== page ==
::Telex and others sell such items commercially, and I own about five of them.  My Telex boxes each have one input and six outputs (standard 1/4" headphone jacks) and an L-pad on each one.  I think they cost about $25 each many years ago, they might cost a bit more today, but I couldn't build one for so little.  

WB2WIK/6

Total cost was about $6 per rig with all new parts and it works very nicely.

Lon
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WILLY
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Posts: 286




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« Reply #4 on: June 30, 2005, 08:13:58 AM »

 by WB2WIK on June 29, 2005     

"
RE: Audio panel Reply
by N3ZKP on June 28, 2005 Mail this to a friend!
An amplified, isolated splitter isn't necessary.<

::I agree.

>I did this a couple of years ago for my club's rigs and all it took was two jacks for the headphones. a jack for the speaker, an SPST switch, a cable with plug for the external speaker jack on the rig and a plastic box to put it all in.
Parallel all three jacks and connect them to the cable from the rig. Put a switch in the line for the speaker.
There is more than enough drive from the most rig's external speaker jack to handle this and separate volume controls are really unnecessary.<  "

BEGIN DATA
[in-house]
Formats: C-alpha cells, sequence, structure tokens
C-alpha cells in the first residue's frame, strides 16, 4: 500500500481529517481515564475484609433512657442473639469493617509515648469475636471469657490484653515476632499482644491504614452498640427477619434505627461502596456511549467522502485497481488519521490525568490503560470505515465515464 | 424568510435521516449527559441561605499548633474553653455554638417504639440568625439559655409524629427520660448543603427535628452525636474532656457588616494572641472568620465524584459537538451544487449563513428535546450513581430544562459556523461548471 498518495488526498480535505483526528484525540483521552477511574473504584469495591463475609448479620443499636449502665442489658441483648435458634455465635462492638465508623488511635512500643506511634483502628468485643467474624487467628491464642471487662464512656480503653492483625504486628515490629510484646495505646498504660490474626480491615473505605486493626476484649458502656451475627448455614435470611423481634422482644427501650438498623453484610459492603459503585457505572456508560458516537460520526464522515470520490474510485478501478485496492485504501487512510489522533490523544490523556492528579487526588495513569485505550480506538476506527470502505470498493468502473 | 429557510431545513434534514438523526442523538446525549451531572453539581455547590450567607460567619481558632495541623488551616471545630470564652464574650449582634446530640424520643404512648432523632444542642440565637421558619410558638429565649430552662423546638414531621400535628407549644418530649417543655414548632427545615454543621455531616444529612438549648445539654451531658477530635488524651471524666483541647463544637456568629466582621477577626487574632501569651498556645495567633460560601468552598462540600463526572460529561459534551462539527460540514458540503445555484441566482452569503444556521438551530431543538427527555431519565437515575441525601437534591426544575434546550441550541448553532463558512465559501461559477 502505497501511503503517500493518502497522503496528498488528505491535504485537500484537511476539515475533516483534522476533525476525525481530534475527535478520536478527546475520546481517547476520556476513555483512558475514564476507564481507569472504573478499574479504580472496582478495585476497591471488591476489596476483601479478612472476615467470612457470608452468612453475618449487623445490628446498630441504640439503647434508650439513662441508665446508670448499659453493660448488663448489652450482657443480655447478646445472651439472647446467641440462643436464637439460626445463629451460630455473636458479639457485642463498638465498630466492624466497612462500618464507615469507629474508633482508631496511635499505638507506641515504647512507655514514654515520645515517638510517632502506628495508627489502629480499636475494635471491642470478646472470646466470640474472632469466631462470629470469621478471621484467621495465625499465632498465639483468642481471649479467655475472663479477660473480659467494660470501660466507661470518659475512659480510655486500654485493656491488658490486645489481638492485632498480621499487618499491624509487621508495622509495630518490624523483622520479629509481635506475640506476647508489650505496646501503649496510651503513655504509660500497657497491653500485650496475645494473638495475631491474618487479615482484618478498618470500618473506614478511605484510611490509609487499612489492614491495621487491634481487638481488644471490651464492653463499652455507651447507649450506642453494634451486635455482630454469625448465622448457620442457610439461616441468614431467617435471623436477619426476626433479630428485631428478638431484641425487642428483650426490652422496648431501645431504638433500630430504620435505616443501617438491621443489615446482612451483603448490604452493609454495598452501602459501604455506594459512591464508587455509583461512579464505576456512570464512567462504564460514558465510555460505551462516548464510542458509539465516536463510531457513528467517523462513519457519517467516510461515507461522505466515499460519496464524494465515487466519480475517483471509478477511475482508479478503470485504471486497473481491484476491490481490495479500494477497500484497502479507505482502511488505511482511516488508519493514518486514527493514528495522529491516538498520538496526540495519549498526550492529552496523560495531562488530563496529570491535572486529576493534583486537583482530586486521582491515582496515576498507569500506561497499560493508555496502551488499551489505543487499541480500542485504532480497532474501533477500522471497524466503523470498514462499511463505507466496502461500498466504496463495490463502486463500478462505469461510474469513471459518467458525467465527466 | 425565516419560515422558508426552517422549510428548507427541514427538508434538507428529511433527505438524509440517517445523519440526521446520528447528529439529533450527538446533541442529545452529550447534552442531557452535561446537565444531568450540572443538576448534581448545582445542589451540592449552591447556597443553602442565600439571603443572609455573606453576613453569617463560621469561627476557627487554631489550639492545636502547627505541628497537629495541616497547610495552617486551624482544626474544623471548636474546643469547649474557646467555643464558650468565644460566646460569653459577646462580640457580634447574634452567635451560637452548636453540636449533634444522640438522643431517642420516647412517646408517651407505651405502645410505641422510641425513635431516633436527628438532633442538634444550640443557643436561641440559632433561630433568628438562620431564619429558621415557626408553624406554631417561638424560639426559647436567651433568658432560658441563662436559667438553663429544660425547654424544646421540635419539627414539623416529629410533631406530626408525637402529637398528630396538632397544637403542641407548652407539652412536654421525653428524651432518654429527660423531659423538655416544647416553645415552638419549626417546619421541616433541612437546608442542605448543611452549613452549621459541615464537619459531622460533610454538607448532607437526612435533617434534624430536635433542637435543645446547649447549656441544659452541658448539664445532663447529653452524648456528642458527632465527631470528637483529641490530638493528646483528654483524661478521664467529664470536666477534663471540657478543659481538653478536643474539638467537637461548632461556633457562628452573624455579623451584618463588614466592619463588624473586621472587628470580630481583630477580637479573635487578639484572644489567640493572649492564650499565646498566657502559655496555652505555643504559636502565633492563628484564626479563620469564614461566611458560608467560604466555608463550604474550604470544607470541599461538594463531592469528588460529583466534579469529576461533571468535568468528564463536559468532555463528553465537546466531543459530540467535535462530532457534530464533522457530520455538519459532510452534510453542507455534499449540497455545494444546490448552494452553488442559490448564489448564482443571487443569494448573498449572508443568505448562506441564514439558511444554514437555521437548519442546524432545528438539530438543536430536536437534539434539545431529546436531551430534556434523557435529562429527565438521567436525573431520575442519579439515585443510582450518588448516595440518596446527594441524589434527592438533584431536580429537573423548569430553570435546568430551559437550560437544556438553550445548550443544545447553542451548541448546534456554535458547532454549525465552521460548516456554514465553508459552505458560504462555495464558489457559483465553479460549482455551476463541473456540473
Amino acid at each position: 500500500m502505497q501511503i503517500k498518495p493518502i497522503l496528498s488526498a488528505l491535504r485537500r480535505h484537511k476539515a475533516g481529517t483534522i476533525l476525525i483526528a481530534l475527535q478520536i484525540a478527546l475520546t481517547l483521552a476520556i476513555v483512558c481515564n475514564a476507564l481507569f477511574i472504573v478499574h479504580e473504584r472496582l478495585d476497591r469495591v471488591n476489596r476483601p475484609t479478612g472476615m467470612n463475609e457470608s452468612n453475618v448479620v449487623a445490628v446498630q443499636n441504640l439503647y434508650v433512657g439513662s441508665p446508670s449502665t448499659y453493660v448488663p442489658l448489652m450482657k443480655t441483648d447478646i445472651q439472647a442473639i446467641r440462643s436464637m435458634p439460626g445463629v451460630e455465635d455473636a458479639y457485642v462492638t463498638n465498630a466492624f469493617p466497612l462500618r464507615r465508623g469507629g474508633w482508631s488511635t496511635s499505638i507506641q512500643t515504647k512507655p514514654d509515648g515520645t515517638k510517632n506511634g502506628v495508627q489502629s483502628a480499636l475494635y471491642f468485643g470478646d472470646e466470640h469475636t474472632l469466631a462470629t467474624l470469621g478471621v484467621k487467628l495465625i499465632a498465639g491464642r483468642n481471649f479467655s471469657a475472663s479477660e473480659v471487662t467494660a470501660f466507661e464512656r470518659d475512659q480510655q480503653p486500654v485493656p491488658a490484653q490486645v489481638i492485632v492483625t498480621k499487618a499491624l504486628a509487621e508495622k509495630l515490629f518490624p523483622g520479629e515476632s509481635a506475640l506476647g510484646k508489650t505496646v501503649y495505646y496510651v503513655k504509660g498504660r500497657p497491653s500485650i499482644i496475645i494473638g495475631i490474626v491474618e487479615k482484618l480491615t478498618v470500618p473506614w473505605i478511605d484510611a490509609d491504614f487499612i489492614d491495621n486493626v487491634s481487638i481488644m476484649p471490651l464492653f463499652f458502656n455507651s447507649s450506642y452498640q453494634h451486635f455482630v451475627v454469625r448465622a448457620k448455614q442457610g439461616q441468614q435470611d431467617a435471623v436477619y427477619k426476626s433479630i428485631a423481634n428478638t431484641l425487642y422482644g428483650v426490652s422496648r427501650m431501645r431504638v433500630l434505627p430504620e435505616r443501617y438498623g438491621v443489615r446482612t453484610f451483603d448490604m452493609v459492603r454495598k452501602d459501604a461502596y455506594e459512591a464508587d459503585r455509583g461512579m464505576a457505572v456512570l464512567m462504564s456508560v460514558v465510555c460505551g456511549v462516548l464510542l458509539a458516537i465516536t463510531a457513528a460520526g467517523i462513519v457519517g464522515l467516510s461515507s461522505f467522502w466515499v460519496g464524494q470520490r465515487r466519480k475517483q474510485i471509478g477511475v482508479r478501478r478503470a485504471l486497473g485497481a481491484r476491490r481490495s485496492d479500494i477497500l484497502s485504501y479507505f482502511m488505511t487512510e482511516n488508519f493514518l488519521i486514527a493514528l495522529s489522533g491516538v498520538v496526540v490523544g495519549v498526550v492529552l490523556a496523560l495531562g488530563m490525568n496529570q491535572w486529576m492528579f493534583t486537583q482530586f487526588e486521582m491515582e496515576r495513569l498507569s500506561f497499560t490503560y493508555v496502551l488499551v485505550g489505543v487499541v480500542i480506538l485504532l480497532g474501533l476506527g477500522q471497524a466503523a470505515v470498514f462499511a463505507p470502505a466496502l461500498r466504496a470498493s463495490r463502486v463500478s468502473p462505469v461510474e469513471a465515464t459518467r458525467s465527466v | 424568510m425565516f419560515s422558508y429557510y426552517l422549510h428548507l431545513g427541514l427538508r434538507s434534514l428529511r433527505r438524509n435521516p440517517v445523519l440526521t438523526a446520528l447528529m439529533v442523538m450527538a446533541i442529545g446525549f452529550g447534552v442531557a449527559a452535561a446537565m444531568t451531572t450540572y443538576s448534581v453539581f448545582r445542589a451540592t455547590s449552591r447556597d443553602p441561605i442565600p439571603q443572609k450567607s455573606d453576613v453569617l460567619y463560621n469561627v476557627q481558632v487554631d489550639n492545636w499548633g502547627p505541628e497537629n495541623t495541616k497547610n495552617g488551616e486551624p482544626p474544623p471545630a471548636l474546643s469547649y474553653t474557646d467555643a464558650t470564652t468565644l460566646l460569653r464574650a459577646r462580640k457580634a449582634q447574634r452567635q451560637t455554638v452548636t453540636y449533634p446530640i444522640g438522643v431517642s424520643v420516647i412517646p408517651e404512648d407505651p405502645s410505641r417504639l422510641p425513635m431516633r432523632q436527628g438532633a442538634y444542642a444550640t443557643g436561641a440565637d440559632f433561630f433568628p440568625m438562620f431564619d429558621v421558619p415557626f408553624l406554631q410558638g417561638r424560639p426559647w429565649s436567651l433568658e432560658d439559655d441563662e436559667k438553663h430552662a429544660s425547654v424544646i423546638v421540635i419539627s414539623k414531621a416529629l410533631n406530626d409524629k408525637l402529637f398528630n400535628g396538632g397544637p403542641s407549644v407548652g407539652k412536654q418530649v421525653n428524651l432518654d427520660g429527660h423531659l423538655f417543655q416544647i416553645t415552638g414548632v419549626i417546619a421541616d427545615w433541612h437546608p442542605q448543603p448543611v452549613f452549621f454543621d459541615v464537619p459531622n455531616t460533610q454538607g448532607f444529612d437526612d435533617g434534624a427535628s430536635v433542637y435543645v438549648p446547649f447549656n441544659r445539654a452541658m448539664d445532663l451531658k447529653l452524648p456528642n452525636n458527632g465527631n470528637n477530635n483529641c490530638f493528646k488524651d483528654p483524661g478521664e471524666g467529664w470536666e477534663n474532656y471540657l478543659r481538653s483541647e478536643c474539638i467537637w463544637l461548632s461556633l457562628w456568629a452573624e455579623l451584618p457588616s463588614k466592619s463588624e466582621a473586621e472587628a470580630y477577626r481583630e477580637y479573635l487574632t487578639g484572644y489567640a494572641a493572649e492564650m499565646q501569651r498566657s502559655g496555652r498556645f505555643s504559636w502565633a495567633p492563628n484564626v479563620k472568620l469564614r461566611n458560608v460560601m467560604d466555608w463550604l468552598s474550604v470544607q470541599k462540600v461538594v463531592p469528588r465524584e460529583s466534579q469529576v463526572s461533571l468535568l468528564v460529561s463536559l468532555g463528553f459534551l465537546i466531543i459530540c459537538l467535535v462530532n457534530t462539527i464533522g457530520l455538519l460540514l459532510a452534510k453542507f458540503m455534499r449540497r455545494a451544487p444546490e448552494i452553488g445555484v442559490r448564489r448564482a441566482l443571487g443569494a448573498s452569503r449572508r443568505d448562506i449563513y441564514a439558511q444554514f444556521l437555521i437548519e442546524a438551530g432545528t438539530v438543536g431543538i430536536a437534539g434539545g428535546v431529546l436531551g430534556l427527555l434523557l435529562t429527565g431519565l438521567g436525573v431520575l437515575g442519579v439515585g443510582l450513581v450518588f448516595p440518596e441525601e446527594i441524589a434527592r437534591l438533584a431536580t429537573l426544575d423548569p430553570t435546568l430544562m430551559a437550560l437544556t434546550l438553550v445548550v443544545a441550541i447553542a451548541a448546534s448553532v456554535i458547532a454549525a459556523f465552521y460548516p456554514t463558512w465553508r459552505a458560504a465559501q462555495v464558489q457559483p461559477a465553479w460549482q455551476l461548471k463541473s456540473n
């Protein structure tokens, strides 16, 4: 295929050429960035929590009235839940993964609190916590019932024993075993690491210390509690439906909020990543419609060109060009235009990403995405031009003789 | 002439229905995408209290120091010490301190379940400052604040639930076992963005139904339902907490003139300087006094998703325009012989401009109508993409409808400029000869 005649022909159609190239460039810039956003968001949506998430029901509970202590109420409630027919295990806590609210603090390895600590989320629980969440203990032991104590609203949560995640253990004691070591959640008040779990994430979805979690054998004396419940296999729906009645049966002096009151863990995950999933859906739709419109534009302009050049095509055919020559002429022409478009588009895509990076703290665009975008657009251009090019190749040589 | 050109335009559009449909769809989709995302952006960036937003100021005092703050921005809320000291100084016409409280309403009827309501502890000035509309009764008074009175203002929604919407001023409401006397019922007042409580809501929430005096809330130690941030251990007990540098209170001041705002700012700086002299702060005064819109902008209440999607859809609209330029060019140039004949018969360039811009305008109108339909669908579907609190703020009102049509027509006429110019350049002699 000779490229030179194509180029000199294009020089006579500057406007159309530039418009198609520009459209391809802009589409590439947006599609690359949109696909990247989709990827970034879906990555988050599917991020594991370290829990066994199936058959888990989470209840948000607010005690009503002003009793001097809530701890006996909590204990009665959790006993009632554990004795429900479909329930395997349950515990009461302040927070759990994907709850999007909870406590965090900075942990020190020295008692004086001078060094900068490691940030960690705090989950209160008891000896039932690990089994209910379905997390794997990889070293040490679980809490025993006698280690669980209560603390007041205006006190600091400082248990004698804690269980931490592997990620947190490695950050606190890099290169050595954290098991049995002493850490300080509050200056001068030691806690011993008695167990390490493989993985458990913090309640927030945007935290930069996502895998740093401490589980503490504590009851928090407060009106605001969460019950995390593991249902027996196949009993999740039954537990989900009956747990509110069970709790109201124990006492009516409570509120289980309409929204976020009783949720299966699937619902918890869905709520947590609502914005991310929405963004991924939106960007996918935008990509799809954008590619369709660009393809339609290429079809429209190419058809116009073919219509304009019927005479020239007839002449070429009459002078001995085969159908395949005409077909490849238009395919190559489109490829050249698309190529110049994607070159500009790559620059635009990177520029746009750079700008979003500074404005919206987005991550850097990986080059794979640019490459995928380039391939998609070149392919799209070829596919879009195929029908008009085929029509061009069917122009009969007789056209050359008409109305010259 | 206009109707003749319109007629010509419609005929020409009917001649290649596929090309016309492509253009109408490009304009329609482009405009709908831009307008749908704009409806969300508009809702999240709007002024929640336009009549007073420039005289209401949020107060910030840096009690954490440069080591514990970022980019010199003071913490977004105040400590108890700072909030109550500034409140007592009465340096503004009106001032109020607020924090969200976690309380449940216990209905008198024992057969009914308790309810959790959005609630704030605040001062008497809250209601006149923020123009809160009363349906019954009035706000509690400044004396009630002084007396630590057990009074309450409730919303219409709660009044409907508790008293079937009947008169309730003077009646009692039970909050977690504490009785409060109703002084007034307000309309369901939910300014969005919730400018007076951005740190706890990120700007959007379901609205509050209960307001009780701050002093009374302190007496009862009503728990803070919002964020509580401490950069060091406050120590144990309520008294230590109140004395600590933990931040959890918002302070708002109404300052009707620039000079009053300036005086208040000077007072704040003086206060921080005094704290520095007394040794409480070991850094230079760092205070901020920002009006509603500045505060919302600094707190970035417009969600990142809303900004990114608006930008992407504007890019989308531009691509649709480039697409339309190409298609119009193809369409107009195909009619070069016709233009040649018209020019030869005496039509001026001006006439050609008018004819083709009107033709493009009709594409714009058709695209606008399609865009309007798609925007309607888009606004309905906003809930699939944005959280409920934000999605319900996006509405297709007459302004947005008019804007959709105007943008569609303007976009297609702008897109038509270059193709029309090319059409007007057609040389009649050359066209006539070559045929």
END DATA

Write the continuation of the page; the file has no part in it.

Is impedance matching ignorable?

It would seem that paralleling several speakers would present an impedance that is drastically different than the design of the audio out of the rig.
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N3ZKP
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Posts: 2008




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« Reply #5 on: June 30, 2005, 08:36:41 AM »

Steve:

I understand what you are saying, but in our case varying volume levels not been a problem that I am aware of.

Lon
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AA4PB
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« Reply #6 on: June 30, 2005, 08:47:27 AM »

The impedance mismatch by running several headsets in parallel is not really an issue as long as you can get enough audio to drive them. Most modern audio amps don't attempt to match impedances anyway. You quite often find a resistor of 20 ohms or so in series with the headset jack on the radio anyway.
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WB2WIK
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« Reply #7 on: June 30, 2005, 01:07:23 PM »

>RE: Audio panel  Reply  
by WILLY on June 30, 2005  Mail this to a friend!  
Is impedance matching ignorable?
It would seem that paralleling several speakers would present an impedance that is drastically different than the design of the audio out of the rig.<

::That's why I recommended L-pads.  The Telex box I referenced keeps a pretty constant load impedance on the source (receiver) no matter how many sets of phones are plugged into it.

WB2WIK/6  
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AA4PB
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Posts: 12840




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« Reply #8 on: June 30, 2005, 03:09:59 PM »